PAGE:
Special Issue "Selected Papers from International Conference on Raw Material to Processed Foods"

A special issue of Foods (ISSN 2304-8158). This special issue belongs to the section "Food Processing and Technology".

Deadline for manuscript submissions: closed (1 May 2018)

Special Issue Editors

Guest Editor
Prof. Dr. Serkan Selli

Department of Food Engineering, Faculty of Agriculture, Cukurova University, Adana, Turkey
E-Mail
Phone: 905435615304
Interests: food chemistry; volatile compounds; key odorants; phenolic compounds
Co-Guest Editor
Prof. Dr. Hasim Kelebek

Department of Food Engineering, Faculty of Engineering and Natural Sciences, University of Science and Technology of Adana, Adana, Turkey
E-Mail
Interests: food biotechnology; phenolic compounds; volatile compounds; instrumental analysis of foods

Special Issue Information

Dear Colleagues,

As is known, food has been a main concern of mankind, not only because it is essential to live, grow, and function, but also because it has a substantial effect on the economy with daily produced crops. As the utilization of raw materials has widened from hunger satisfaction to nutrient supplying, and usage in the prevention of nutrition-related diseases, innovative food processing technologies were created in response to this. Food processing is already a crucial field, and has been since ancient times, paving the way for humanity to lead a sedentary life and was also essential in supporting civilization. Moreover, topics like public health, sustainability challenges and preference of consumers necessitate this field to change and develop continuously. Hence, the food industry is resolutely looking for different procedures to produce and store crops. In these circumstances, researchers play a vital role in the development of new novel technologies.

The aim of this Special Issue is to provide an update to the knowledge and important actions that have been carried out at a global scale in the field of food processing technology for raw materials. From the enormous amount of knowledge generated from different processes, submissions about raw materials, including meat and seafood, milk, fruits, vegetables, cereals, medicinal aromatic plants, edible oils, wines, beverages, and all kinds of technologies (thermal, nonthermal, high static pressure processing, etc.) applied on these food materials, are particularly encouraged.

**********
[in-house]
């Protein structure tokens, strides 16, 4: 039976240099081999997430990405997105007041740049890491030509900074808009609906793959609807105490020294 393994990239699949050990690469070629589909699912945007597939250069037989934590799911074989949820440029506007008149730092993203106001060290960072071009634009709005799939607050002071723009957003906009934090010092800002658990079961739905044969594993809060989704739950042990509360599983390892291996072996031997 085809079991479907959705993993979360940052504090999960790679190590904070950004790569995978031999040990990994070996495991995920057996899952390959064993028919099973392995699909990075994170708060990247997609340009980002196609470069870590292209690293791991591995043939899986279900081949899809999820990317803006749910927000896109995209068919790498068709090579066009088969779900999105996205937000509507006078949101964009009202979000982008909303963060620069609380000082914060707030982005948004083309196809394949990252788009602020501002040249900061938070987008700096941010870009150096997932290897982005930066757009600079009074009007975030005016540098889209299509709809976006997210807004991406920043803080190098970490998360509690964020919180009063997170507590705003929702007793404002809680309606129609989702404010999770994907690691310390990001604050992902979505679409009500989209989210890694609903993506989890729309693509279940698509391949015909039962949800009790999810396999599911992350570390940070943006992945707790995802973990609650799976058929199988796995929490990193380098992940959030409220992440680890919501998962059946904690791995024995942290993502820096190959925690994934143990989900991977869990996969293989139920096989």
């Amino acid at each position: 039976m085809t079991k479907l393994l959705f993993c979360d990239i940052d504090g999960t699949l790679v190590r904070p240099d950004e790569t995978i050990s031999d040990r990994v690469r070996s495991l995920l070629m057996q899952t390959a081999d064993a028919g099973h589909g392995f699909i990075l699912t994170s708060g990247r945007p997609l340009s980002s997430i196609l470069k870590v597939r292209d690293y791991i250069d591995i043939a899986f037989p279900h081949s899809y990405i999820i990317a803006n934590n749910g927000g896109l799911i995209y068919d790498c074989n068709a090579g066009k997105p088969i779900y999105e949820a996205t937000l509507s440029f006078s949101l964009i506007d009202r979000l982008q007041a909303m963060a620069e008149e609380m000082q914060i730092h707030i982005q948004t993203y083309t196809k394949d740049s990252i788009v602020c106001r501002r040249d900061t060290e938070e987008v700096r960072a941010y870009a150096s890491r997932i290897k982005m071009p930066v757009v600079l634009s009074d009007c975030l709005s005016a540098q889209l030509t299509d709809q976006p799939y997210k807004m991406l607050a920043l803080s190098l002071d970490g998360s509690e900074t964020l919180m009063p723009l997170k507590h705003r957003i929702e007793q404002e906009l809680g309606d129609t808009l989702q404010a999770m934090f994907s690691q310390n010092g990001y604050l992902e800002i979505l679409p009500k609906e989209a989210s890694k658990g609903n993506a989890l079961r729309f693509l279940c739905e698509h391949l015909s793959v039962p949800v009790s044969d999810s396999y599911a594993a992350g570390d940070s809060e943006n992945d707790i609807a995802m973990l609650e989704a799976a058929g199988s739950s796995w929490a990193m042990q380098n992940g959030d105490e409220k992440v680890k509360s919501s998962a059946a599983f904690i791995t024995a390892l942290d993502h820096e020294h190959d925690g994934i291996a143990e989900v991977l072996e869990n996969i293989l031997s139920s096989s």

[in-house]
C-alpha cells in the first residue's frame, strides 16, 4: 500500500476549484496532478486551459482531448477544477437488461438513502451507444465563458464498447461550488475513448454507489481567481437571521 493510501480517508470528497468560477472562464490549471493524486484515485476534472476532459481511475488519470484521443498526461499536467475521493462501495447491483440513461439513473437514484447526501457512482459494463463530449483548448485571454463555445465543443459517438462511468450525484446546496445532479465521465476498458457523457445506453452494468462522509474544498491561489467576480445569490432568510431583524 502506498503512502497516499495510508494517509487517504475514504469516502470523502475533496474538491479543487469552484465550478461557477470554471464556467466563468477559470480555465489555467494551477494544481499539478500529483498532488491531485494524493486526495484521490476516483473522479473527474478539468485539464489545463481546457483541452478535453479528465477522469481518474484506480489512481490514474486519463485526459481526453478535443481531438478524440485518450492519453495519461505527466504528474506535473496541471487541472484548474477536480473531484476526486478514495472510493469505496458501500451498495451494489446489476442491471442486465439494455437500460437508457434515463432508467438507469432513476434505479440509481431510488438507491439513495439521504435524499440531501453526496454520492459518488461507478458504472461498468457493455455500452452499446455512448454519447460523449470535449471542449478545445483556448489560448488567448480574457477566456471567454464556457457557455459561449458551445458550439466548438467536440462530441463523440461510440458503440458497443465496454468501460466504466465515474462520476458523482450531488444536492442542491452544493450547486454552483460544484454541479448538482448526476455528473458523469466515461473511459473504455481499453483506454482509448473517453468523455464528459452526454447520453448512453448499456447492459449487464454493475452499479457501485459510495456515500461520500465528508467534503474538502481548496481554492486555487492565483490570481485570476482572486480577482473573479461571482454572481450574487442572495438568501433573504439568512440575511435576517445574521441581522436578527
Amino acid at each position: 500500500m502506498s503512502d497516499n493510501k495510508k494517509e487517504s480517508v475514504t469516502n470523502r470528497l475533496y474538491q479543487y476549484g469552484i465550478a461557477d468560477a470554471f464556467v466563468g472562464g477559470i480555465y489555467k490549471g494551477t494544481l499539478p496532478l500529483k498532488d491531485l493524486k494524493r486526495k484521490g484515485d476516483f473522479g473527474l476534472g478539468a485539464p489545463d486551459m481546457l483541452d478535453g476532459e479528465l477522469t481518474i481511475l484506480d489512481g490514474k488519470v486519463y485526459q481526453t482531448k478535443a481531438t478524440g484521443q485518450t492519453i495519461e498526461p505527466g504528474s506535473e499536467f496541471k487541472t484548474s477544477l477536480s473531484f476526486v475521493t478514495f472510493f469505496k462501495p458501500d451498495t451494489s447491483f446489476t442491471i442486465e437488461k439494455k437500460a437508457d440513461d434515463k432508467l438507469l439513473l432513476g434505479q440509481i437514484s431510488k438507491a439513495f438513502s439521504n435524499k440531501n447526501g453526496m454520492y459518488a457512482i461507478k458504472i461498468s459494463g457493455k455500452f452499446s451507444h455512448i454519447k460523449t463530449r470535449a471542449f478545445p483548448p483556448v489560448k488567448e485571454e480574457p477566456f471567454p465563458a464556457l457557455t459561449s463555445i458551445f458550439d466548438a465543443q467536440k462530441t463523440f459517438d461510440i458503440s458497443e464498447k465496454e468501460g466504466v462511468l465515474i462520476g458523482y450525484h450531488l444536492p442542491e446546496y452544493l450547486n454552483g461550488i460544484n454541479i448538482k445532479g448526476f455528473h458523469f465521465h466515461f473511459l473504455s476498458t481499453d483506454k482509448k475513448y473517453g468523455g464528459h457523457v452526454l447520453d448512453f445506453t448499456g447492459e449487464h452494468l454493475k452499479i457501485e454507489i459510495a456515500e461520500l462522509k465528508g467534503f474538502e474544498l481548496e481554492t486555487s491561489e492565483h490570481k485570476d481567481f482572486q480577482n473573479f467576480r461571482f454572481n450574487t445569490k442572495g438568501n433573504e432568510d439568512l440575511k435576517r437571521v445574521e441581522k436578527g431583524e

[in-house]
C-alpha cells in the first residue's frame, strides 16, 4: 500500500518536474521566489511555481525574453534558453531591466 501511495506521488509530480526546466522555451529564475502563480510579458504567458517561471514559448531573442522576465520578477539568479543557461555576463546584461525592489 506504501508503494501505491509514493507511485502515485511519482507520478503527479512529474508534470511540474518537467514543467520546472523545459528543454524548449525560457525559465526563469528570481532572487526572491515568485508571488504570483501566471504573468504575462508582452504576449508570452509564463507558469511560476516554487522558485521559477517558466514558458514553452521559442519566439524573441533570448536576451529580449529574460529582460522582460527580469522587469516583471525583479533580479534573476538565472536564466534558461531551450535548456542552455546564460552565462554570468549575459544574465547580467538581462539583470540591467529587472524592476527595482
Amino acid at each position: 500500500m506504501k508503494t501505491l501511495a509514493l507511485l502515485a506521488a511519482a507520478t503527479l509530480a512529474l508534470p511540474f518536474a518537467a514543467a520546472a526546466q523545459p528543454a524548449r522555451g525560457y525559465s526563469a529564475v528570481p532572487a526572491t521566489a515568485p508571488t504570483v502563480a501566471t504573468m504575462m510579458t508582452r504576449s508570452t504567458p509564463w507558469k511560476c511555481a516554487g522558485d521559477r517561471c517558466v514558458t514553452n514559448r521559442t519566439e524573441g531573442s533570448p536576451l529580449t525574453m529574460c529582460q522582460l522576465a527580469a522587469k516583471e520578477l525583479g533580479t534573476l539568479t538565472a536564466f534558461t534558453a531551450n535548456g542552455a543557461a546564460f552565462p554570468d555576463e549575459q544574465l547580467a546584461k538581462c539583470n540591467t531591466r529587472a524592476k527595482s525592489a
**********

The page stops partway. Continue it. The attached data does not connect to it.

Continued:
Prof. Dr. Serkan Selli
Prof. Dr. Hasim Kelebek
Guest Editors

Manuscript Submission Information

Manuscripts should be submitted online at www.mdpi.com by registering and logging in to this website. Once you are registered, click here to go to the submission form. Manuscripts can be submitted until the deadline. All papers will be peer-reviewed. Accepted papers will be published continuously in the journal (as soon as accepted) and will be listed together on the special issue website. Research articles, review articles as well as short communications are invited. For planned papers, a title and short abstract (about 100 words) can be sent to the Editorial Office for announcement on this website.

Submitted manuscripts should not have been published previously, nor be under consideration for publication elsewhere (except conference proceedings papers). All manuscripts are thoroughly refereed through a single-blind peer-review process. A guide for authors and other relevant information for submission of manuscripts is available on the Instructions for Authors page. Foods is an international peer-reviewed open access monthly journal published by MDPI.

Please visit the Instructions for Authors page before submitting a manuscript. The Article Processing Charge (APC) for publication in this open access journal is 550 CHF (Swiss Francs). Submitted papers should be well formatted and use good English. Authors may use MDPI's English editing service prior to publication or during author revisions.

Keywords

  • Raw and processed food products
  • Softening technology for food processing
  • Nutritional assessment of processed foods
  • Instrumental and sensory analysis of food products
  • Meat and seafood processing
  • Postharvest applications of raw materials

Published Papers (5 papers)

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Research

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Open AccessArticle Effects of Pure and Mixed Autochthonous Torulaspora delbrueckii and Saccharomyces cerevisiae on Fermentation and Volatile Compounds of Narince Wines
Received: 11 July 2018 / Revised: 29 August 2018 / Accepted: 30 August 2018 / Published: 5 September 2018
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Abstract
The cultivar of Narince is a native white grape variety of Vitis vinifera, grown in Tokat city, the Mid-Black Sea Region of Anatolia. In this study, the effects of pure and mixed autochthonous Torulaspora delbrueckii-214 and Saccharomyces cerevisiae-1088 cultures on